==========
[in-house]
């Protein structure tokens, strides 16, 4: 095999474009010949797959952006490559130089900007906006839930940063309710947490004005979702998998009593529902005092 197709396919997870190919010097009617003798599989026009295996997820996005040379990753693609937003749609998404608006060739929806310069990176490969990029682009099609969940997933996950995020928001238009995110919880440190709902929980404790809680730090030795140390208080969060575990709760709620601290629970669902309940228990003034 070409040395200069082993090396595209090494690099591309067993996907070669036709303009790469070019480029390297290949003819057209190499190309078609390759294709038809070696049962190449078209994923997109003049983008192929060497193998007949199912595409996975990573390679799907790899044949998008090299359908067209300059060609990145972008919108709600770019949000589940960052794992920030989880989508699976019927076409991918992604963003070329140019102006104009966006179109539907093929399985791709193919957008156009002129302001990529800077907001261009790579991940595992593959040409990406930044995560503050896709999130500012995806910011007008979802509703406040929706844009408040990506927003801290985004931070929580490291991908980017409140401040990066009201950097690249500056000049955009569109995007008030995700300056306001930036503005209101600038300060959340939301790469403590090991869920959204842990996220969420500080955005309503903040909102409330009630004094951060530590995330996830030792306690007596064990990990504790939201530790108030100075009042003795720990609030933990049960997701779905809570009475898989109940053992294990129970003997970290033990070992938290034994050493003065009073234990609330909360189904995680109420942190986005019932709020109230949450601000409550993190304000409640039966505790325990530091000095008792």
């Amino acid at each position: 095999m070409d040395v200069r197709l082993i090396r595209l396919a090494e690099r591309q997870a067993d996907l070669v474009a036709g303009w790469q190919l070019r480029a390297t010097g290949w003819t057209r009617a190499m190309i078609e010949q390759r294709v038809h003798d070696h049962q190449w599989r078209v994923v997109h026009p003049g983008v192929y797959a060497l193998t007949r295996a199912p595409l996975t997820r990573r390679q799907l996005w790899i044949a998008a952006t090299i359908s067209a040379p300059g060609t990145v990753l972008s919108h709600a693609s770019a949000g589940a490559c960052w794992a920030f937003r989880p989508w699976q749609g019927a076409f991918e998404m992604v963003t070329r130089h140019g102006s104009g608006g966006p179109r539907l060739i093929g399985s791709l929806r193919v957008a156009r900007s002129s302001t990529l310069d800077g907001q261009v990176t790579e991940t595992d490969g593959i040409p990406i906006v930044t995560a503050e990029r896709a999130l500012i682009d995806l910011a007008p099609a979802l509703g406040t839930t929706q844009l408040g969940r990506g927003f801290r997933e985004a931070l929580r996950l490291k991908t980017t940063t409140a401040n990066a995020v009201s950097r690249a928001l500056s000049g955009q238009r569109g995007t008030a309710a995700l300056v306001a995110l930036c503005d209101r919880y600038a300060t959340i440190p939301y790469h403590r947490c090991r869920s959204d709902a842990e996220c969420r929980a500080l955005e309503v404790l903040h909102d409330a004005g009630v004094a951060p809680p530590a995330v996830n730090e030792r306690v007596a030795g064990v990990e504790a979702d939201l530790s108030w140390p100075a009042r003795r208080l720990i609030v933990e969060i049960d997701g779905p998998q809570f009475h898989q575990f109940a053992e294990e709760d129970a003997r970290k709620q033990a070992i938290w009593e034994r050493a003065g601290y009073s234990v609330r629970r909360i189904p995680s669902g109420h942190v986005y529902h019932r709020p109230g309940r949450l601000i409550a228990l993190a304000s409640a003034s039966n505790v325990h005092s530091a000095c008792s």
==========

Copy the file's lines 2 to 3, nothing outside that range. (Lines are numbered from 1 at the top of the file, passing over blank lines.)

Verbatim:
């Protein structure tokens, strides 16, 4: 095999474009010949797959952006490559130089900007906006839930940063309710947490004005979702998998009593529902005092 197709396919997870190919010097009617003798599989026009295996997820996005040379990753693609937003749609998404608006060739929806310069990176490969990029682009099609969940997933996950995020928001238009995110919880440190709902929980404790809680730090030795140390208080969060575990709760709620601290629970669902309940228990003034 070409040395200069082993090396595209090494690099591309067993996907070669036709303009790469070019480029390297290949003819057209190499190309078609390759294709038809070696049962190449078209994923997109003049983008192929060497193998007949199912595409996975990573390679799907790899044949998008090299359908067209300059060609990145972008919108709600770019949000589940960052794992920030989880989508699976019927076409991918992604963003070329140019102006104009966006179109539907093929399985791709193919957008156009002129302001990529800077907001261009790579991940595992593959040409990406930044995560503050896709999130500012995806910011007008979802509703406040929706844009408040990506927003801290985004931070929580490291991908980017409140401040990066009201950097690249500056000049955009569109995007008030995700300056306001930036503005209101600038300060959340939301790469403590090991869920959204842990996220969420500080955005309503903040909102409330009630004094951060530590995330996830030792306690007596064990990990504790939201530790108030100075009042003795720990609030933990049960997701779905809570009475898989109940053992294990129970003997970290033990070992938290034994050493003065009073234990609330909360189904995680109420942190986005019932709020109230949450601000409550993190304000409640039966505790325990530091000095008792």
């Amino acid at each position: 095999m070409d040395v200069r197709l082993i090396r595209l396919a090494e690099r591309q997870a067993d996907l070669v474009a036709g303009w790469q190919l070019r480029a390297t010097g290949w003819t057209r009617a190499m190309i078609e010949q390759r294709v038809h003798d070696h049962q190449w599989r078209v994923v997109h026009p003049g983008v192929y797959a060497l193998t007949r295996a199912p595409l996975t997820r990573r390679q799907l996005w790899i044949a998008a952006t090299i359908s067209a040379p300059g060609t990145v990753l972008s919108h709600a693609s770019a949000g589940a490559c960052w794992a920030f937003r989880p989508w699976q749609g019927a076409f991918e998404m992604v963003t070329r130089h140019g102006s104009g608006g966006p179109r539907l060739i093929g399985s791709l929806r193919v957008a156009r900007s002129s302001t990529l310069d800077g907001q261009v990176t790579e991940t595992d490969g593959i040409p990406i906006v930044t995560a503050e990029r896709a999130l500012i682009d995806l910011a007008p099609a979802l509703g406040t839930t929706q844009l408040g969940r990506g927003f801290r997933e985004a931070l929580r996950l490291k991908t980017t940063t409140a401040n990066a995020v009201s950097r690249a928001l500056s000049g955009q238009r569109g995007t008030a309710a995700l300056v306001a995110l930036c503005d209101r919880y600038a300060t959340i440190p939301y790469h403590r947490c090991r869920s959204d709902a842990e996220c969420r929980a500080l955005e309503v404790l903040h909102d409330a004005g009630v004094a951060p809680p530590a995330v996830n730090e030792r306690v007596a030795g064990v990990e504790a979702d939201l530790s108030w140390p100075a009042r003795r208080l720990i609030v933990e969060i049960d997701g779905p998998q809570f009475h898989q575990f109940a053992e294990e709760d129970a003997r970290k709620q033990a070992i938290w009593e034994r050493a003065g601290y009073s234990v609330r629970r909360i189904p995680s669902g109420h942190v986005y529902h019932r709020p109230g309940r949450l601000i409550a228990l993190a304000s409640a003034s039966n505790v325990h005092s530091a000095c008792s």